9. 3D-printed adaptive acoustic lens as a disruptive technology for transcranial ultrasound therapy using single-element transducers. (United States)

    Maimbourg, Guillaume; Houdouin, Alexandre; Deffieux, Thomas; Tanter, Mickael; Aubry, Jean-François


    The development of multi-element arrays for better control of the shape of ultrasonic beams has opened the way for focusing through highly aberrating media, such as the human skull. As a result, the use of brain therapy with transcranial-focused ultrasound has rapidly grown. Although effective, such technology is expensive. We propose a disruptive, low-cost approach that consists of focusing a 1 MHz ultrasound beam through a human skull with a single-element transducer coupled with a tailored silicone acoustic lens cast in a 3D-printed mold and designed using computed tomography-based numerical acoustic simulation. We demonstrate on N  =  3 human skulls that adding lens-based aberration correction to a single-element transducer increases the deposited energy on the target 10 fold.

  10. 3D-printed adaptive acoustic lens as a disruptive technology for transcranial ultrasound therapy using single-element transducers (United States)

    Maimbourg, Guillaume; Houdouin, Alexandre; Deffieux, Thomas; Tanter, Mickael; Aubry, Jean-François


    The development of multi-element arrays for better control of the shape of ultrasonic beams has opened the way for focusing through highly aberrating media, such as the human skull. As a result, the use of brain therapy with transcranial-focused ultrasound has rapidly grown. Although effective, such technology is expensive. We propose a disruptive, low-cost approach that consists of focusing a 1 MHz ultrasound beam through a human skull with a single-element transducer coupled with a tailored silicone acoustic lens cast in a 3D-printed mold and designed using computed tomography-based numerical acoustic simulation. We demonstrate on N  =  3 human skulls that adding lens-based aberration correction to a single-element transducer increases the deposited energy on the target 10 fold.

  11. Pulse Generator for Ultrasonic Piezoelectric Transducer Arrays Based on a Programmable System-on-Chip (PSoC

    Directory of Open Access Journals (Sweden)

    Pedro Acevedo


    Full Text Available This paper describes the design of a pulse generator to excite PZT and PVDF ultrasonic transducer arrays, based on the Programmable System-on-Chip (PSoC module. In this module, using programmable logic different pulses were implemented; these pulses are required in ultrasonic applications for multiple channels to excite PZT and PVDF transducer arrays. To excite multiple elements, bursts are required which can be generated simultaneously or out of phase, generating dynamic wave fronts. For medical applications where bidirectional blood flow is detected burst and quadrature pulses are used. These pulses can be generated independently or in combinations, as simultaneous pulses, shift pulses or burst. This module can operate with programmable frequencies from 3-74 MHz; its programming may be versatile covering a wide range of ultrasonic applications.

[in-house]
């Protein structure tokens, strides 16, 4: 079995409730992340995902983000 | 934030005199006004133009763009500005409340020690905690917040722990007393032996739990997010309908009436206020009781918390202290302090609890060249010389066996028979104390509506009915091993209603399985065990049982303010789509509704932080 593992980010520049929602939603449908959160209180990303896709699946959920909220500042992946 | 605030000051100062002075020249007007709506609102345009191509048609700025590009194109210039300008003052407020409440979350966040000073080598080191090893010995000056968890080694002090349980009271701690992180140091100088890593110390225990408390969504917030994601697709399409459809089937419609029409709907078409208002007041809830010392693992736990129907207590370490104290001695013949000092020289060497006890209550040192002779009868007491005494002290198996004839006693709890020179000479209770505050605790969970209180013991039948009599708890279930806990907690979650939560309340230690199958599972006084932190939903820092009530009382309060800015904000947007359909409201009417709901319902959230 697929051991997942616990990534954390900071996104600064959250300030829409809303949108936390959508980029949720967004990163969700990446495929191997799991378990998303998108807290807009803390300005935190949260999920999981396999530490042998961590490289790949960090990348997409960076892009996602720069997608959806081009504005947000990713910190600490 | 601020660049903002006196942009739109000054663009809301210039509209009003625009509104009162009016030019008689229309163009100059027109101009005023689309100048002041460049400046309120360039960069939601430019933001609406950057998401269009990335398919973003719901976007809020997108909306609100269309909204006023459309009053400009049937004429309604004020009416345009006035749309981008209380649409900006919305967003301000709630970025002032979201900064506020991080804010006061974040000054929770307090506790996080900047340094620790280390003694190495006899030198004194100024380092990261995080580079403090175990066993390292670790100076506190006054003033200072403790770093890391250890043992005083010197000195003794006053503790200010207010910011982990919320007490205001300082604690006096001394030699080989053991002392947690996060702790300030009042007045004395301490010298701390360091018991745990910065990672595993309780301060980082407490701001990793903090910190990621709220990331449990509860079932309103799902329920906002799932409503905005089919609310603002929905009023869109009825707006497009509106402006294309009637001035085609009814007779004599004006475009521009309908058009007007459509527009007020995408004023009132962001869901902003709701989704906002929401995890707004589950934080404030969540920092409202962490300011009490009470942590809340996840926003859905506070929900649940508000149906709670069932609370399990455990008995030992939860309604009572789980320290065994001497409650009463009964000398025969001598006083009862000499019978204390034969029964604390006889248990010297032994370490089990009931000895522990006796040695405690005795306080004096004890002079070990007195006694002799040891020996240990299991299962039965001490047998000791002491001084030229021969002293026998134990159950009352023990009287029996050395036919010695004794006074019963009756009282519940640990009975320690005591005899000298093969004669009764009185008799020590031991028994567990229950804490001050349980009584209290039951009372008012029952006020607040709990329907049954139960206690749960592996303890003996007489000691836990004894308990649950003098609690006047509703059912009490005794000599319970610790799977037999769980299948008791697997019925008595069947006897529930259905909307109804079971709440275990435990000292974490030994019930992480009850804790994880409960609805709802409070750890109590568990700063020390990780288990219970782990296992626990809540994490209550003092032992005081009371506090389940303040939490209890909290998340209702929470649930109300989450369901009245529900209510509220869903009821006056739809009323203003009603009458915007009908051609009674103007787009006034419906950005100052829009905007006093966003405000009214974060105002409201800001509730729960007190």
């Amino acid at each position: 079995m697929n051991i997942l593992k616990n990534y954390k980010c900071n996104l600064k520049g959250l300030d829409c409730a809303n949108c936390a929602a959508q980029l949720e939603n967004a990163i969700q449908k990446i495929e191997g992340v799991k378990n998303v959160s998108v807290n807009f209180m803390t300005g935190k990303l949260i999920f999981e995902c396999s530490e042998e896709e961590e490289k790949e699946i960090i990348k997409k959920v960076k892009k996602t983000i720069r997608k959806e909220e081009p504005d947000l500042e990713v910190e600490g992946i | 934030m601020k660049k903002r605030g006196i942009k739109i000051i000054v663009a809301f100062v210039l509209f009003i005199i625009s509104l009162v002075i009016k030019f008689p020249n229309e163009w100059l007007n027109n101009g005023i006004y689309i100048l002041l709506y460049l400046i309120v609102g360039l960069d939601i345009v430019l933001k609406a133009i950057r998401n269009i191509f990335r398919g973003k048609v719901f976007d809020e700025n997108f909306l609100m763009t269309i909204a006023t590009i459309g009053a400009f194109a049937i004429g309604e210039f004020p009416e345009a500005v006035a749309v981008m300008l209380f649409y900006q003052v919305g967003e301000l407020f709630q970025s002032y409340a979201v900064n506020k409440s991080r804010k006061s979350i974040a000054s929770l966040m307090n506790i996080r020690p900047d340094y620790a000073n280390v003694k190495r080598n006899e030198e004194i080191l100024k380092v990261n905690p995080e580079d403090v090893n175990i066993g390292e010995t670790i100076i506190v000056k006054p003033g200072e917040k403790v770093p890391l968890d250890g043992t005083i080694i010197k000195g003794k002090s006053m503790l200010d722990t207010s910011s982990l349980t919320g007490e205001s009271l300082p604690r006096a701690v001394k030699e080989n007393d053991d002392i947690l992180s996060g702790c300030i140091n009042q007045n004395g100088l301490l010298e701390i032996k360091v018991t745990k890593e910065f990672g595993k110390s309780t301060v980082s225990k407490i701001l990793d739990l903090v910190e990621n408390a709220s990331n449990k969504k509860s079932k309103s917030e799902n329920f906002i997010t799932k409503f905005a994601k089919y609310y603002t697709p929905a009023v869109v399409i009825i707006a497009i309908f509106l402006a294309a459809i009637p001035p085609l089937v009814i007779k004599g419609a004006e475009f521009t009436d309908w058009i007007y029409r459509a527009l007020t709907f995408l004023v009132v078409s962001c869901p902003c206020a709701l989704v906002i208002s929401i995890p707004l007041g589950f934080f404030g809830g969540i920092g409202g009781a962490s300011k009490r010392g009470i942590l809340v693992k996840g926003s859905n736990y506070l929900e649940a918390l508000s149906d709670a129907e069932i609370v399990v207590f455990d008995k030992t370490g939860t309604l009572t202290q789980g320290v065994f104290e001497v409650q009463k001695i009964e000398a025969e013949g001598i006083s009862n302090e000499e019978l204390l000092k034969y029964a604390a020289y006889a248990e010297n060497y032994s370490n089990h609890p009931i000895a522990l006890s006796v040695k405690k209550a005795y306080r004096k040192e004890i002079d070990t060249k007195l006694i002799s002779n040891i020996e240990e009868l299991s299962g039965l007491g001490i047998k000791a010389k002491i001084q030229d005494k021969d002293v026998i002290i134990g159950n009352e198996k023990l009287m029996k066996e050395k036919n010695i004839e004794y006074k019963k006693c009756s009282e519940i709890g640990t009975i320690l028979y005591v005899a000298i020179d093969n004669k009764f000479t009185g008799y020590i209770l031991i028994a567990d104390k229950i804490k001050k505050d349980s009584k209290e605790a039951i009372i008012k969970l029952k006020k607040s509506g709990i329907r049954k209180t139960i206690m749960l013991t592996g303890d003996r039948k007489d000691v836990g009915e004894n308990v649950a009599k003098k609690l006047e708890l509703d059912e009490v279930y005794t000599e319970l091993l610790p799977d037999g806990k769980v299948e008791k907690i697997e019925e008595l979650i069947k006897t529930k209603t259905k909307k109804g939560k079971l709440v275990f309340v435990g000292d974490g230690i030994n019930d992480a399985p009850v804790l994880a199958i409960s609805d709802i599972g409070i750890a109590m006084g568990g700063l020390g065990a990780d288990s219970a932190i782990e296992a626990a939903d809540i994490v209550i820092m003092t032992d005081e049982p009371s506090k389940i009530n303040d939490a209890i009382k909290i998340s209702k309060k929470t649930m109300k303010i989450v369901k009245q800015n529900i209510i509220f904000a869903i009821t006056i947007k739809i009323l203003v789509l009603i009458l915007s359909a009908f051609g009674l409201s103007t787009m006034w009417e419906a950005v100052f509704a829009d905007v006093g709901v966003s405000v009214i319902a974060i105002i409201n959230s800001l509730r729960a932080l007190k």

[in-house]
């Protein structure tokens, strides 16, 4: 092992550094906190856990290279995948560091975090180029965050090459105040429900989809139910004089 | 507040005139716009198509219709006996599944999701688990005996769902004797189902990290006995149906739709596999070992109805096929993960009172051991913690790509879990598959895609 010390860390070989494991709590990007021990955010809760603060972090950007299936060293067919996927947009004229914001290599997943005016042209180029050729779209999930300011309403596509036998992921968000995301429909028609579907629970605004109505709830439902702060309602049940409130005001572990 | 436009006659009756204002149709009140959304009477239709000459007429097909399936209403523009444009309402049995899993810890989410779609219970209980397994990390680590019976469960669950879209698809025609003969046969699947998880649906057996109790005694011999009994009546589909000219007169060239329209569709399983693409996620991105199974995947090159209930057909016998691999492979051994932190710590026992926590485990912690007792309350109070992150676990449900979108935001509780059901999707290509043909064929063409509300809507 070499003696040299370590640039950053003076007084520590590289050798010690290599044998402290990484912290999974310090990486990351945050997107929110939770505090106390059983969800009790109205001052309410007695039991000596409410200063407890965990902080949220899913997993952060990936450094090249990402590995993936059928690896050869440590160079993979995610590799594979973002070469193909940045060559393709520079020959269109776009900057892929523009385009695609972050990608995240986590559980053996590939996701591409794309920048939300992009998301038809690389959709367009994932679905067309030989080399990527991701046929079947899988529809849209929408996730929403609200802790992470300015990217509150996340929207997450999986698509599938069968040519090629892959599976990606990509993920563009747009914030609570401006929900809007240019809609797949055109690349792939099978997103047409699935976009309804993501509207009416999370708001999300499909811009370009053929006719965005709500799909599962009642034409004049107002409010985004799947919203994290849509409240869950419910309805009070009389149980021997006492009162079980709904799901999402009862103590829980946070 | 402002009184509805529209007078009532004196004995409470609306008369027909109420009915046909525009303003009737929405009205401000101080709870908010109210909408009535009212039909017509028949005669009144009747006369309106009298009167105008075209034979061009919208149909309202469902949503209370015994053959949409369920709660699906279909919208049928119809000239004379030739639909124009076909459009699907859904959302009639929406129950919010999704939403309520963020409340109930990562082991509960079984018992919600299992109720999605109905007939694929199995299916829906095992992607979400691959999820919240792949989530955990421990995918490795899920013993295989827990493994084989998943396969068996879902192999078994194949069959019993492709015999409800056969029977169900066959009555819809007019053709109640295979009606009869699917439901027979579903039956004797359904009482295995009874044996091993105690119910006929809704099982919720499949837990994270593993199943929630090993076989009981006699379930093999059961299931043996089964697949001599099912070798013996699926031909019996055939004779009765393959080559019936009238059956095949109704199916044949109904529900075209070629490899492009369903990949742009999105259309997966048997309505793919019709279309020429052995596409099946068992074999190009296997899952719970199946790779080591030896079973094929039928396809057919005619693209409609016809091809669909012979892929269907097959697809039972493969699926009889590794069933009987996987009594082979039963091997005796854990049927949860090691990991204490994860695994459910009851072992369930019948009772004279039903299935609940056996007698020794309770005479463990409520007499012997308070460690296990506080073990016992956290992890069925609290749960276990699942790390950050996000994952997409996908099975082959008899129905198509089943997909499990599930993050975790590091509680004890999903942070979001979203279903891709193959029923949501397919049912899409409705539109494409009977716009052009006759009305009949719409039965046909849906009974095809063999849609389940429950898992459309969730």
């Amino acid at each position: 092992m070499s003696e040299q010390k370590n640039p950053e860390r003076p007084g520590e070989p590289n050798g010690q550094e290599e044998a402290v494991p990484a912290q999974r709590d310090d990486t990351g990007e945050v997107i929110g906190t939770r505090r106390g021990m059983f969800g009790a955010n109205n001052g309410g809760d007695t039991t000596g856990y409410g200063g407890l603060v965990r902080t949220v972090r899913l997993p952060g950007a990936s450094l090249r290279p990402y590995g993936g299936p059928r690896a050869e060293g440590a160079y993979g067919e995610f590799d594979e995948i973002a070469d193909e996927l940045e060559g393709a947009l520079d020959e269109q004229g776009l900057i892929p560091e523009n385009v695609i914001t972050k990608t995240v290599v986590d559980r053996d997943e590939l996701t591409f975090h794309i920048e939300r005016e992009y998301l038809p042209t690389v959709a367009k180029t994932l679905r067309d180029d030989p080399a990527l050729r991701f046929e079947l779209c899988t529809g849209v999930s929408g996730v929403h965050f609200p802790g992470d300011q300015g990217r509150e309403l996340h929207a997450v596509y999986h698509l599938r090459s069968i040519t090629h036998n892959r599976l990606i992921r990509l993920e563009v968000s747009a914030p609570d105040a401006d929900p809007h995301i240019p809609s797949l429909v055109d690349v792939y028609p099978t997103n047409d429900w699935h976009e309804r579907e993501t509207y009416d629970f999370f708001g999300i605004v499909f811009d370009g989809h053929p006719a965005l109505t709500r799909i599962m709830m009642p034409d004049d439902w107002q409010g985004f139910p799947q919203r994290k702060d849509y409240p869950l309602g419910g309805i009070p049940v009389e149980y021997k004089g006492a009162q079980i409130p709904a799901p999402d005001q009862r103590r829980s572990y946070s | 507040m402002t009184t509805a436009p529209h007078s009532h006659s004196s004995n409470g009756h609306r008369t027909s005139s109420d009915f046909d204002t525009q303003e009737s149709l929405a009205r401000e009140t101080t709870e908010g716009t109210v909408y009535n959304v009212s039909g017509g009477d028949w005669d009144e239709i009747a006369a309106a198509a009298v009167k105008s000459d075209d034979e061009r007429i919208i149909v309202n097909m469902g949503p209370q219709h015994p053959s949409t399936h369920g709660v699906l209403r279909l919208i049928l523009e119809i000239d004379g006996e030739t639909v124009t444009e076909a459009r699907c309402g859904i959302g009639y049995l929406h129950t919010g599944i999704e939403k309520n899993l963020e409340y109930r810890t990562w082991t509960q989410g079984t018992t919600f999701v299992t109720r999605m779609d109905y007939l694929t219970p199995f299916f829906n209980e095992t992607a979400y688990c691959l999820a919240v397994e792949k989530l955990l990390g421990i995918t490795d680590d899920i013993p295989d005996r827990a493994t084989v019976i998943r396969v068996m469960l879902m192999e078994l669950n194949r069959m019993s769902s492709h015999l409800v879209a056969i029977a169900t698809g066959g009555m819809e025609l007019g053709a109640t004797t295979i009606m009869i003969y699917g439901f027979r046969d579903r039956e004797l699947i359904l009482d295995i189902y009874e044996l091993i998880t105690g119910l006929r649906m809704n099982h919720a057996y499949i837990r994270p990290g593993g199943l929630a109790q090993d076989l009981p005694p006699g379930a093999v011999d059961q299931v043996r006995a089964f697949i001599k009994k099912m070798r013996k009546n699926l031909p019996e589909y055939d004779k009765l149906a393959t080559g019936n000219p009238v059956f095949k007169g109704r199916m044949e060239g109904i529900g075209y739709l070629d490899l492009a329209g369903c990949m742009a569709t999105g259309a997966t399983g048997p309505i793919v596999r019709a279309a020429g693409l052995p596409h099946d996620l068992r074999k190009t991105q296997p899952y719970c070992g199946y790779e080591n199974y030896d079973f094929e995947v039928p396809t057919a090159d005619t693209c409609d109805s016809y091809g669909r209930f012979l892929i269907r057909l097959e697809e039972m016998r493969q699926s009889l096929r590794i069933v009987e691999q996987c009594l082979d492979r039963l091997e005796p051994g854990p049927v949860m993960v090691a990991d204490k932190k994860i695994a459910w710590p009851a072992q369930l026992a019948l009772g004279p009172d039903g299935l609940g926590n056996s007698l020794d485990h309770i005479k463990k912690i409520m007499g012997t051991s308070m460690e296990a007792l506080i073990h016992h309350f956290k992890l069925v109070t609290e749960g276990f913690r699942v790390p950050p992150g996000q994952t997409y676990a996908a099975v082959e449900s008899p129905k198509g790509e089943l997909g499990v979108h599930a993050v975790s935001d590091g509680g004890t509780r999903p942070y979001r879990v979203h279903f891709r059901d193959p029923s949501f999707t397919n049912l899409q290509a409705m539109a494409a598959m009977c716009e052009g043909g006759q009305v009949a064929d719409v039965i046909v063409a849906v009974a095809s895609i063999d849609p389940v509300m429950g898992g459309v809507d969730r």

12. Ultrasonic guided wave tomography for wall thickness mapping in pipes (United States)

    Willey, Carson L.

    Corrosion and erosion damage pose fundamental challenges to operation of oil and gas infrastructure. In order to manage the life of critical assets, plant operators must implement inspection programs aimed at assessing the severity of wall thickness loss (WTL) in pipelines, vessels, and other structures. Maximum defect depth determines the residual life of these structures and therefore represents one of the key parameters for robust damage mitigation strategies. In this context, continuous monitoring with permanently installed sensors has attracted significant interest and currently is the subject of extensive research worldwide. Among the different monitoring approaches being considered, significant promise is offered by the combination of guided ultrasonic wave technology with the principles of model based inversion under the paradigm of what is now referred to as guided wave tomography (GWT). Guided waves are attractive because they propagate inside the wall of a structure over a large distance. This can yield significant advantages over conventional pulse-echo thickness gage sensors that provide insufficient area coverage -- typically limited to the sensor footprint. While significant progress has been made in the application of GWT to plate-like structures, extension of these methods to pipes poses a number of fundamental challenges that have prevented the development of sensitive GWT methods. This thesis focuses on these challenges to address the complex guided wave propagation in pipes and to account for parametric uncertainties that are known to affect model based inversion and which are unavoidable in real field applications. The main contribution of this work is the first demonstration of a sensitive GWT method for accurately mapping the depth of defects in pipes. This is achieved by introducing a novel forward model that can extract information related to damage from the complex waveforms measured by pairs of guided wave transducers mounted on the pipe